7580 Miramar Road, Miramar
(No longer in business.)
When you discuss getting dinner or lunch with friends, a litany of cultural choices are bound to come up: Thai? Mexican? Sushi? Nobody ever says, "South African?" Until recently, I barely knew it was an option. Last year, Cape Town Pub opened in Miramar — a slightly less onerous trip than flying to the other side of the planet to taste this stuff — so I took a chance.
Authenticity wasn't really going to be an issue for me, but walking into a spacious bar and restaurant decked out with typically African geometric patterns did feel like a departure. Never mind the fact you must walk by a weird zebra-headed mannequin standing sentry out front.
The sports bar features several large screens that show alien sports like cricket and rugby, as well as plenty of soccer, golf, and surfing competitions. Granted, this place does sit across the street from a US military base, so baseball, football and basketball aren't going to be out of the question.
Most of the plentiful space is given over to a large dining room with casual table service. I helped myself to a seat and started trying to understand the menu. The words peri peri were vaguely familiar, and there was actually a bottle of the hot sauce included in my table's condiment basket. Judging by the ingredients, it's not too different than Cholula or Tabasco — a mix of peppers, garlic and vinegar — skewing maybe a little less bitter than Tabasco.
There were a couple of sandwiches featuring the flavor and also a couple of curry-styled dishes and a variety of savory pies. I'd honestly like to give them all a shot at some point. But what kept drawing my eye was the boerewors pap and gravy. The boerewors (say it with a V sound) might as well translate as Boer wurst — in other words a sausage hailing from the Dutch and German forbearers of white Afrikaners.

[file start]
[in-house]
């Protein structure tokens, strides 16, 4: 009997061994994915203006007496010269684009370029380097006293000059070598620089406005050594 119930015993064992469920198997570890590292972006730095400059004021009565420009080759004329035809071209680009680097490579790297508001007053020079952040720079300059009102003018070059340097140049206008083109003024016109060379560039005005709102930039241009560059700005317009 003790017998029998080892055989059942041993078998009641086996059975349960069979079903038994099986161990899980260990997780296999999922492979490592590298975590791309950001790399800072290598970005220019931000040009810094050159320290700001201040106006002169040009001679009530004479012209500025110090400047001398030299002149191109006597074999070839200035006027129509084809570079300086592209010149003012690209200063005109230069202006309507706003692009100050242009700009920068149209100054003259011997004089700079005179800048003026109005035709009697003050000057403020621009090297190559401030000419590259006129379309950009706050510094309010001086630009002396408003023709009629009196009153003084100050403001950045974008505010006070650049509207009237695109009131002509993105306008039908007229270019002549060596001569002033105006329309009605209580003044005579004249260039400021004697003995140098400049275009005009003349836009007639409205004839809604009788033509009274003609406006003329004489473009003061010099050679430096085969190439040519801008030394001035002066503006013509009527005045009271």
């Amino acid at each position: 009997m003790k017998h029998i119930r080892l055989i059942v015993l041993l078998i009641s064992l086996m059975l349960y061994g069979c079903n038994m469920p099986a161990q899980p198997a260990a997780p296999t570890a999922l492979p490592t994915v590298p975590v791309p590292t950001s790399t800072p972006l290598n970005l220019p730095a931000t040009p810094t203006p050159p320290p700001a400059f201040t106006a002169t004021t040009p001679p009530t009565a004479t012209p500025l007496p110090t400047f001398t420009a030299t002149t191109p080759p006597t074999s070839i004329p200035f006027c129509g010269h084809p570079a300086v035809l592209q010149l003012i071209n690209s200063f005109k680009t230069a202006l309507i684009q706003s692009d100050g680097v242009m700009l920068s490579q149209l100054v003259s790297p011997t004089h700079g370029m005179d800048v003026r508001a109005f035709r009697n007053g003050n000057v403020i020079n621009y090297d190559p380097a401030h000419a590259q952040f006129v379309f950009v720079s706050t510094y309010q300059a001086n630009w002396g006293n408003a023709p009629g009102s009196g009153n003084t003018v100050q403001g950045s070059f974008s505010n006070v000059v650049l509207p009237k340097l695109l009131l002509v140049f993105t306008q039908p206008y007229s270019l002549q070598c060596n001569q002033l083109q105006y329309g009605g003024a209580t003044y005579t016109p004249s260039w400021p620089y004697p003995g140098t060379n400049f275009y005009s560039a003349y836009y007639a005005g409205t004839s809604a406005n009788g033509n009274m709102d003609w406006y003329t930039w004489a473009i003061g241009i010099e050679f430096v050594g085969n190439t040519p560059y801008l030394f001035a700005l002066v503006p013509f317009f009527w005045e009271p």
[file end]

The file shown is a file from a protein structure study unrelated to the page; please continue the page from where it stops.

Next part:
My waiter described pap as being similar to polenta, though I found it to be more like dry grits (not that there's much difference between the two). The gravy in question does beg the polenta comparison, as it's the sort of gravy Tony Soprano might like, really more of an onion-heavy tomato sauce. The heap of pap smothered in sauce dominated my plate, and since I'm quite fond of ground corn, tomatoes and onions, it suited me. I did enjoy it a little better with heavy dousing of that peri peri (I'm not sure if that's proper, but nobody tried to stop me).
The house made boerewors sausage certainly held my interest. A little research tells me the coarseness of the pork and beef blend was intentional, as were the holiday spices I detected. It reminded me a bit of beef bratwurst, though seemed to derive more from a Northern European profile than German. Tasty, again, with peri peri (a reasonable mustard substitute).
I can't say the food was outrageously good — more along the lines of good pub fare. But considering the de facto exoticism of South African flavors, I'd say it's a worthy alternative to American or even British sports bar menus, which certainly seem boring by comparison.